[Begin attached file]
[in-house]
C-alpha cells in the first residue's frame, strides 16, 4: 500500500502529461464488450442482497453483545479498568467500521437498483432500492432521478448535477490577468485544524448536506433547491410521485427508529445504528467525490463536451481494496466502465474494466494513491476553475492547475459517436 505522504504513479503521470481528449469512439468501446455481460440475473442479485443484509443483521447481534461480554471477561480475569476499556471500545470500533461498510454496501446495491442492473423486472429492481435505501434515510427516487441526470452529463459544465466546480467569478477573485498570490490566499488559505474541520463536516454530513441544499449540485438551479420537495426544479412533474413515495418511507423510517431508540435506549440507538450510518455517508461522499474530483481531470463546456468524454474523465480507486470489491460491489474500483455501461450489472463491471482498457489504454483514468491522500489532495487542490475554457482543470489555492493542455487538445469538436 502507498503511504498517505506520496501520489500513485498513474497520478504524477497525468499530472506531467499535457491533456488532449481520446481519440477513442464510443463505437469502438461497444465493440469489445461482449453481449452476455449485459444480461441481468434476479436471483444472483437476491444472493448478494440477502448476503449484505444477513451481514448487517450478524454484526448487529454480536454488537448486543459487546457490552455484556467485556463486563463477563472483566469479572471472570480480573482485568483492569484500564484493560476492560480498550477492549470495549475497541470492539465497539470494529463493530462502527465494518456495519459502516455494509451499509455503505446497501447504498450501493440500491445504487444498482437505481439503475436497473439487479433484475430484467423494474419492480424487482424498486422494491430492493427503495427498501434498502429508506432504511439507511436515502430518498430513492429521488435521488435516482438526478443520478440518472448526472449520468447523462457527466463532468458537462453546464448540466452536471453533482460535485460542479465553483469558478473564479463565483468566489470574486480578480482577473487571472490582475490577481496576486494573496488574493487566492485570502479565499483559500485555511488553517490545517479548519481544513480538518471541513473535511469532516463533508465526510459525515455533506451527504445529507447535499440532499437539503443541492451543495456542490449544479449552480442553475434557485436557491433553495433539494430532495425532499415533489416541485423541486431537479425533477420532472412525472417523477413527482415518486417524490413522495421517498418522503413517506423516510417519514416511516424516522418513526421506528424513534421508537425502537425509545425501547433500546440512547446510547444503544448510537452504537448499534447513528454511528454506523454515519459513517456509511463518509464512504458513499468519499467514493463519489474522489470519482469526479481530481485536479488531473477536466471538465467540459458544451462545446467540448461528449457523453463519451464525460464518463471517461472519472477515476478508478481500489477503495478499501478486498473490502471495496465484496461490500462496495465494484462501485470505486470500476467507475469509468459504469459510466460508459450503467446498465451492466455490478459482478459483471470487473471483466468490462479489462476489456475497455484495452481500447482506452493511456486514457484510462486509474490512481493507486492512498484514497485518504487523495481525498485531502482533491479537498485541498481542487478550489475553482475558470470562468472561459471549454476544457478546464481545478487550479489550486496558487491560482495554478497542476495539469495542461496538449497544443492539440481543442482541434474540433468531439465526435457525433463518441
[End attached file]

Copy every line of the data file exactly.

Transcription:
[in-house]
C-alpha cells in the first residue's frame, strides 16, 4: 500500500502529461464488450442482497453483545479498568467500521437498483432500492432521478448535477490577468485544524448536506433547491410521485427508529445504528467525490463536451481494496466502465474494466494513491476553475492547475459517436 505522504504513479503521470481528449469512439468501446455481460440475473442479485443484509443483521447481534461480554471477561480475569476499556471500545470500533461498510454496501446495491442492473423486472429492481435505501434515510427516487441526470452529463459544465466546480467569478477573485498570490490566499488559505474541520463536516454530513441544499449540485438551479420537495426544479412533474413515495418511507423510517431508540435506549440507538450510518455517508461522499474530483481531470463546456468524454474523465480507486470489491460491489474500483455501461450489472463491471482498457489504454483514468491522500489532495487542490475554457482543470489555492493542455487538445469538436 502507498503511504498517505506520496501520489500513485498513474497520478504524477497525468499530472506531467499535457491533456488532449481520446481519440477513442464510443463505437469502438461497444465493440469489445461482449453481449452476455449485459444480461441481468434476479436471483444472483437476491444472493448478494440477502448476503449484505444477513451481514448487517450478524454484526448487529454480536454488537448486543459487546457490552455484556467485556463486563463477563472483566469479572471472570480480573482485568483492569484500564484493560476492560480498550477492549470495549475497541470492539465497539470494529463493530462502527465494518456495519459502516455494509451499509455503505446497501447504498450501493440500491445504487444498482437505481439503475436497473439487479433484475430484467423494474419492480424487482424498486422494491430492493427503495427498501434498502429508506432504511439507511436515502430518498430513492429521488435521488435516482438526478443520478440518472448526472449520468447523462457527466463532468458537462453546464448540466452536471453533482460535485460542479465553483469558478473564479463565483468566489470574486480578480482577473487571472490582475490577481496576486494573496488574493487566492485570502479565499483559500485555511488553517490545517479548519481544513480538518471541513473535511469532516463533508465526510459525515455533506451527504445529507447535499440532499437539503443541492451543495456542490449544479449552480442553475434557485436557491433553495433539494430532495425532499415533489416541485423541486431537479425533477420532472412525472417523477413527482415518486417524490413522495421517498418522503413517506423516510417519514416511516424516522418513526421506528424513534421508537425502537425509545425501547433500546440512547446510547444503544448510537452504537448499534447513528454511528454506523454515519459513517456509511463518509464512504458513499468519499467514493463519489474522489470519482469526479481530481485536479488531473477536466471538465467540459458544451462545446467540448461528449457523453463519451464525460464518463471517461472519472477515476478508478481500489477503495478499501478486498473490502471495496465484496461490500462496495465494484462501485470505486470500476467507475469509468459504469459510466460508459450503467446498465451492466455490478459482478459483471470487473471483466468490462479489462476489456475497455484495452481500447482506452493511456486514457484510462486509474490512481493507486492512498484514497485518504487523495481525498485531502482533491479537498485541498481542487478550489475553482475558470470562468472561459471549454476544457478546464481545478487550479489550486496558487491560482495554478497542476495539469495542461496538449497544443492539440481543442482541434474540433468531439465526435457525433463518441